I could go so many ways with this one.
There are the “commonly confused word” lists, words that sound a lot alike but are spelled different and have obviously different meanings, like “its and it’s” or “there, they’re, and their.”
There are the (apparently) less commonly recognized, yet still commonly confused or misspelled words like “nitpick” or “knitpick.”
And there are words that aren’t really words (or so grammar teachers keep telling us) like “irregardless.”
Or there are the words that have no connection between them, that one couldn’t imagine how anybody could confuse them for each other, yet the confusions still happen.
My nitpick here is thus: What is with this trend of using the word “cannibal” to describe a man-eating creature regardless of what that creature’s own species is?
Are professional writers using a dictionary that is magically available only to them? Because I can’t find any definition of the word that specifically means eating people. A person eating other people, yes, but every definition I’ve seen is that a “cannibal” is something that eats its own kind.
Case in point: a cannibalistic human like Hannibal Lecter would eat other humans, yes.
But a cannibalistic tiger would eat other tigers.
A cannibalistic giant, as Doyle called the Allegewi in The Secret Saturdays, should eat other giants (not necessarily humans as the Allegewi was actually known to do and which was Doyle’s reason for calling it a cannibal).
And a cannibalistic tree would eat other trees, or “seeds and cones” as one kid claimed a carnivorous tree would do in… well, I’m not sure where I’d heard that one.
I thought it was an episode of Sleepy Hollow, but I can’t seem to find that dialogue in any transcripts. Or maybe it was Grimm, but I’m having the same problem finding dialogue transcripts.
(I do recall quite clearly that the tree in question was found to be full of human skulls, so the double incorrect word choice besides the point, the kid was still wrong about that tree’s “diet.”)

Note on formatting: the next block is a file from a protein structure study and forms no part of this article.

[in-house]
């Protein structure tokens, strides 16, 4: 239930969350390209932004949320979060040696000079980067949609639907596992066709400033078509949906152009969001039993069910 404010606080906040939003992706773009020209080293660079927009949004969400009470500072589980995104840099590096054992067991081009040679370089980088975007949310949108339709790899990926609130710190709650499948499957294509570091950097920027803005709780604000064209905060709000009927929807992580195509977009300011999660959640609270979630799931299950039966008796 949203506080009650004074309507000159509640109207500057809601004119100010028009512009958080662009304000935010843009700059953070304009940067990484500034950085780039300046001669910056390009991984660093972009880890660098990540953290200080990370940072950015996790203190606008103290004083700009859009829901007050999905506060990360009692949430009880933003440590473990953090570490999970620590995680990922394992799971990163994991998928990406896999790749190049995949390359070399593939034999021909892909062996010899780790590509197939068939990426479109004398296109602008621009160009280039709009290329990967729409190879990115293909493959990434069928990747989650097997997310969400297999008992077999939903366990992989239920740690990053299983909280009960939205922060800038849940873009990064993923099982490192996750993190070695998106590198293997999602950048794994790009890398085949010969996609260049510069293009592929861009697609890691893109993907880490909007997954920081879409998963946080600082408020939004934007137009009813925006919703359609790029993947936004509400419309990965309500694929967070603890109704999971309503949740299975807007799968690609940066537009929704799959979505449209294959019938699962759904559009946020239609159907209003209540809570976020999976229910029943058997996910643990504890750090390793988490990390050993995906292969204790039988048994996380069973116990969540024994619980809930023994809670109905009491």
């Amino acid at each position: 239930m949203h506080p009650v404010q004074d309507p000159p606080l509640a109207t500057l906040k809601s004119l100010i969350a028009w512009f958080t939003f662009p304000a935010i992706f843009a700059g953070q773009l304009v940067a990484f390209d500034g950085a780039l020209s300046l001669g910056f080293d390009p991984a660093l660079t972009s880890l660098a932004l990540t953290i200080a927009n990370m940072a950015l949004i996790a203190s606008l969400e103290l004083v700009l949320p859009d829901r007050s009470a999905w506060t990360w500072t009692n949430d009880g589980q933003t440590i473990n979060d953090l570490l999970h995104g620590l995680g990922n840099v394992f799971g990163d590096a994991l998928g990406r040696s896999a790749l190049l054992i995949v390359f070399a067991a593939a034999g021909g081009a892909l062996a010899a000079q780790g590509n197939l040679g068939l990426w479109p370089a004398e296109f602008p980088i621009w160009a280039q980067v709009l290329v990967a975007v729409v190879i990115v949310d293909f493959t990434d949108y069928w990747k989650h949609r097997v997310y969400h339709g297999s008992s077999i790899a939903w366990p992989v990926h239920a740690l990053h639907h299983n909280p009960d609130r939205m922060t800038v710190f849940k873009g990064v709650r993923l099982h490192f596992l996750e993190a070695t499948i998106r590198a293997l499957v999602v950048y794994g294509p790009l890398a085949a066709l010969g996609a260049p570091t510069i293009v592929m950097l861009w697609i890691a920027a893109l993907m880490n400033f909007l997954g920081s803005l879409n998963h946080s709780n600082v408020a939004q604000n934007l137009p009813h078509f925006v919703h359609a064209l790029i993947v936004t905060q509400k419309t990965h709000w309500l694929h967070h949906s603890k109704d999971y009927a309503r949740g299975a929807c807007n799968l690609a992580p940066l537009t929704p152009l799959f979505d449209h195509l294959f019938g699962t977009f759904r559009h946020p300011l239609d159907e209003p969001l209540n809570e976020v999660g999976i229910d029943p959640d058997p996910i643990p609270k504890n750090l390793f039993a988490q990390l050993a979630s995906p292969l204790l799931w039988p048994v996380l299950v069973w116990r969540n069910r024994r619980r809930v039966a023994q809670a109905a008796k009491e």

That’s not to say that cannibalistic creatures would not also be man-eaters, just that that isn’t what the word means.
And there’s no way to tell whether this is the author using the wrong word for the purpose, or that the character is. There’s usually nothing else in these stories to suggest that the author–or the character–typically misuses different words, just that one instance with that one word.
And on the subject of words that are completely wrong for the context, how about one that’s less “nitpick” and more “blatantly annoys me?”
What about “deluxe” sandwiches at burger joints?
Now, I can understand using that word way back when, when burgers (or chicken sandwiches in my case) used to be fairly plain, and the lettuce and tomato on the “deluxe” version simply wasn’t provided on the regular cheaper kind.
But not any more. Rare is the sandwich without those toppings, and therefore rare is the need for a “deluxe” sandwich that adds only those toppings.
Deluxe means luxurious. And there is nothing luxurious about a sandwich with a poorer cut of meat, full of gristle, and fewer toppings than what the restaurant previously carried (like many of McDonald’s apparently disappearing Premium Chicken sandwich options like the Ranch BLT that I prefer), yet still costs just as much as that previous offering.
Or the “Ultimate” Chicken Grill at Wendy’s. Ultimate means “final” or “best”… so why does Wendy’s bother promoting their Asiago, or any other kind of chicken sandwich, if they themselves believe that their plain “chicken lettuce and tomato” with no other toppings is better than anything else they could ever make?